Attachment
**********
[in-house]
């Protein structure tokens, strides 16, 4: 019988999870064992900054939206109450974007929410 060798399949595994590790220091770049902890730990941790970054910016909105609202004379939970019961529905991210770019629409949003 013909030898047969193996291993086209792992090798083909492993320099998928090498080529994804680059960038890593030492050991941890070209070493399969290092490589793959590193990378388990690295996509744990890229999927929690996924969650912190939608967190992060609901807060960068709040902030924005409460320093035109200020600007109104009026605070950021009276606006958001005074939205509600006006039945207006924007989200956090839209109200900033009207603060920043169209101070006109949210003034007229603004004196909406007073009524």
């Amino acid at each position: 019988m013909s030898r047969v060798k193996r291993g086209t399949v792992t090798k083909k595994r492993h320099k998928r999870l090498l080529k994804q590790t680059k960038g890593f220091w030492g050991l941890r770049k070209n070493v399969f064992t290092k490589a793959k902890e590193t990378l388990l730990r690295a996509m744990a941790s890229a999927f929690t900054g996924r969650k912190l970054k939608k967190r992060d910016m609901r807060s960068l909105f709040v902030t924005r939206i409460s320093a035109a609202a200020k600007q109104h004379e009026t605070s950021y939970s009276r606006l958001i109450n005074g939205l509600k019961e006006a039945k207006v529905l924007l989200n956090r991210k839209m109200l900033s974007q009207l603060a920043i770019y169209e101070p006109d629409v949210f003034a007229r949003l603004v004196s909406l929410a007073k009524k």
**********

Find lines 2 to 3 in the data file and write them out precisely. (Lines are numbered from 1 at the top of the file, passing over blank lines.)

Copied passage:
């Protein structure tokens, strides 16, 4: 019988999870064992900054939206109450974007929410 060798399949595994590790220091770049902890730990941790970054910016909105609202004379939970019961529905991210770019629409949003 013909030898047969193996291993086209792992090798083909492993320099998928090498080529994804680059960038890593030492050991941890070209070493399969290092490589793959590193990378388990690295996509744990890229999927929690996924969650912190939608967190992060609901807060960068709040902030924005409460320093035109200020600007109104009026605070950021009276606006958001005074939205509600006006039945207006924007989200956090839209109200900033009207603060920043169209101070006109949210003034007229603004004196909406007073009524």
């Amino acid at each position: 019988m013909s030898r047969v060798k193996r291993g086209t399949v792992t090798k083909k595994r492993h320099k998928r999870l090498l080529k994804q590790t680059k960038g890593f220091w030492g050991l941890r770049k070209n070493v399969f064992t290092k490589a793959k902890e590193t990378l388990l730990r690295a996509m744990a941790s890229a999927f929690t900054g996924r969650k912190l970054k939608k967190r992060d910016m609901r807060s960068l909105f709040v902030t924005r939206i409460s320093a035109a609202a200020k600007q109104h004379e009026t605070s950021y939970s009276r606006l958001i109450n005074g939205l509600k019961e006006a039945k207006v529905l924007l989200n956090r991210k839209m109200l900033s974007q009207l603060a920043i770019y169209e101070p006109d629409v949210f003034a007229r949003l603004v004196s909406l929410a007073k009524k």